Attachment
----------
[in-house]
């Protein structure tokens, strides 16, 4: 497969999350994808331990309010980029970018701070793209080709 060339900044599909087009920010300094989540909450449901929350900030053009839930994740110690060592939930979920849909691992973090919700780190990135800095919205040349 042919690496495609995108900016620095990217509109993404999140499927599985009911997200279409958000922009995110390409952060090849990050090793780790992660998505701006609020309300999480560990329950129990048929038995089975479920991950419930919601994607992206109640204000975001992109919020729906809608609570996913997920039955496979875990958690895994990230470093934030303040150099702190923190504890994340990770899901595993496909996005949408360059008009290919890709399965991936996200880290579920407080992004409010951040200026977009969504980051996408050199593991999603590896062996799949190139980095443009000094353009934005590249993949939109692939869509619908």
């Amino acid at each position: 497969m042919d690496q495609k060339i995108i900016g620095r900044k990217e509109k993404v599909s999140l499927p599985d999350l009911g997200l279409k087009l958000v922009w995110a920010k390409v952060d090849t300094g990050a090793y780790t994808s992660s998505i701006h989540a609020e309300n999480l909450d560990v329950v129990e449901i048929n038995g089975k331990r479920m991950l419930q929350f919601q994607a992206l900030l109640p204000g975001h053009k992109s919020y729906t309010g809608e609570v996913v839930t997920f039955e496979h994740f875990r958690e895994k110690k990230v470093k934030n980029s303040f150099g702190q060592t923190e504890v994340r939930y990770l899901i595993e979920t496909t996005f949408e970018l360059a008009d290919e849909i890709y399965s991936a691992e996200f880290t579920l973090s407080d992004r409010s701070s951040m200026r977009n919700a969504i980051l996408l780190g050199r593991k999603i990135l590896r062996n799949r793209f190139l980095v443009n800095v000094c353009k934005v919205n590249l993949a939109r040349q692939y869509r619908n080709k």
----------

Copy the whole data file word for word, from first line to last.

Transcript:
[in-house]
């Protein structure tokens, strides 16, 4: 497969999350994808331990309010980029970018701070793209080709 060339900044599909087009920010300094989540909450449901929350900030053009839930994740110690060592939930979920849909691992973090919700780190990135800095919205040349 042919690496495609995108900016620095990217509109993404999140499927599985009911997200279409958000922009995110390409952060090849990050090793780790992660998505701006609020309300999480560990329950129990048929038995089975479920991950419930919601994607992206109640204000975001992109919020729906809608609570996913997920039955496979875990958690895994990230470093934030303040150099702190923190504890994340990770899901595993496909996005949408360059008009290919890709399965991936996200880290579920407080992004409010951040200026977009969504980051996408050199593991999603590896062996799949190139980095443009000094353009934005590249993949939109692939869509619908």
């Amino acid at each position: 497969m042919d690496q495609k060339i995108i900016g620095r900044k990217e509109k993404v599909s999140l499927p599985d999350l009911g997200l279409k087009l958000v922009w995110a920010k390409v952060d090849t300094g990050a090793y780790t994808s992660s998505i701006h989540a609020e309300n999480l909450d560990v329950v129990e449901i048929n038995g089975k331990r479920m991950l419930q929350f919601q994607a992206l900030l109640p204000g975001h053009k992109s919020y729906t309010g809608e609570v996913v839930t997920f039955e496979h994740f875990r958690e895994k110690k990230v470093k934030n980029s303040f150099g702190q060592t923190e504890v994340r939930y990770l899901i595993e979920t496909t996005f949408e970018l360059a008009d290919e849909i890709y399965s991936a691992e996200f880290t579920l973090s407080d992004r409010s701070s951040m200026r977009n919700a969504i980051l996408l780190g050199r593991k999603i990135l590896r062996n799949r793209f190139l980095v443009n800095v000094c353009k934005v919205n590249l993949a939109r040349q692939y869509r619908n080709k």